|Title||Herbarium genomics to assess wild and landrace diversity in Cannabis sativa|
|Supervisor(s)||Dr. Robin van Velzen, Dr. Tinde van Andel|
|Examiner(s)||Prof. dr. Eric Schranz|
|Description||Cannabis is native to Eurasia where it has been cultivated by humans for fiber and medicinal/ritual purposes for millenia. However, the variation across local landraces and putative wild plants remains unknown. Moreover, extensive exchange of germplasm across the world since the 1970s may potentially obscure original native genotypes.
To chart genetic variation of Cannabis landraces, you will assess the collection of Naturalis Biodiversity Center in Leiden. This collection holds ca. 200 herbarium specimens from Cannabis from all over the world, including possible areas of original domestication such as India and China. The collection includes both wild plants and plants cultivated for fiber and drugs and some are more than 100 years old providing a unique historical perspective.
You will examine all available data associated with Cannabis accessions in Naturalis and isolate DNA in the lab of the Biosystematics group, for genotyping. Using bioinformatic analyses you will answer research questions such as:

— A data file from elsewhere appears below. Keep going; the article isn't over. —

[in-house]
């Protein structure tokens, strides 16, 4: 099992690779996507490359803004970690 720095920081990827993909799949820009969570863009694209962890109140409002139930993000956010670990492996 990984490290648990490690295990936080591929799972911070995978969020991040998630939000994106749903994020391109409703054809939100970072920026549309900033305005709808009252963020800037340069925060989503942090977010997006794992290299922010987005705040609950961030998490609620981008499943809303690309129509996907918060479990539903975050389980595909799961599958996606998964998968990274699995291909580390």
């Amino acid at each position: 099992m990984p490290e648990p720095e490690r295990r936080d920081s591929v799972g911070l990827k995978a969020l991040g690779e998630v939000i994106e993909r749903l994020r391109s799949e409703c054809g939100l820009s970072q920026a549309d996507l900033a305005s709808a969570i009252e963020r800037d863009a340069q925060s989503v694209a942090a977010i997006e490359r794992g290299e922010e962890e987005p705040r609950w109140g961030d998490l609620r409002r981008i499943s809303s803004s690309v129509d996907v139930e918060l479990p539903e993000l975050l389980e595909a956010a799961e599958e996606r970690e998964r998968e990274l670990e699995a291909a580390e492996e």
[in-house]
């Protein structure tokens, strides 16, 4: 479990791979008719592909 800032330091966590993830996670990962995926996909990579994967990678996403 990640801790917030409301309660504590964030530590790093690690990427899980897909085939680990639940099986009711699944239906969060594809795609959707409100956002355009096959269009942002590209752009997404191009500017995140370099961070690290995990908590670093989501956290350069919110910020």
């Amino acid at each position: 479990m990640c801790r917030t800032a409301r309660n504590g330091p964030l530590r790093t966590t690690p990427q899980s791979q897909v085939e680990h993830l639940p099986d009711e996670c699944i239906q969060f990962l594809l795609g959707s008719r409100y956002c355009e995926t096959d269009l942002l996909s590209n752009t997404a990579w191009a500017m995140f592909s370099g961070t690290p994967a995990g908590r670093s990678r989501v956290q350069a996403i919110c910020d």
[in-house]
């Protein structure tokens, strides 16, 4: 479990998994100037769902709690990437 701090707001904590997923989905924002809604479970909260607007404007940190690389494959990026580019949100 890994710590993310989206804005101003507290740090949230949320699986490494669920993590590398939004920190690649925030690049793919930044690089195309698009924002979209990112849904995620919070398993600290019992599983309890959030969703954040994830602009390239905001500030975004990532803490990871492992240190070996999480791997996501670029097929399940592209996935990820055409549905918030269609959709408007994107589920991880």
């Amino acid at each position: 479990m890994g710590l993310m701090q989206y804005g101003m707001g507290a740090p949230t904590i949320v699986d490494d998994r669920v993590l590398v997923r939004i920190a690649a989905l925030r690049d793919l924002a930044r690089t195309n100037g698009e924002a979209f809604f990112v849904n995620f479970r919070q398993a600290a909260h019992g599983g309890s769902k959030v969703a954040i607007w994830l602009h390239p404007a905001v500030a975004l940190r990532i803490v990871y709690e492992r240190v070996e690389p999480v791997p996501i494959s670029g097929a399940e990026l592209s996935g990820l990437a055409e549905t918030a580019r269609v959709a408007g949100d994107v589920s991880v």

- In what regard do these accessions differ from the modern medicinal / recreational or hemp varieties currently on the market?
- Do genotypes of recent samples match those of historical herbarium accessions from the same region?
- Based on the available data can we predict whether accessions reflect wild plants or plants cultivated for fiber or drugs?
Results will shed light on the historical biogeography and landrace domestication of Cannabis.
|Used skills||DNA isolation, bioinformatic data analysis|
|Requirements||Experience with Molecular biology laboratory skills, affinity for/experience with bioinformatics/statistics|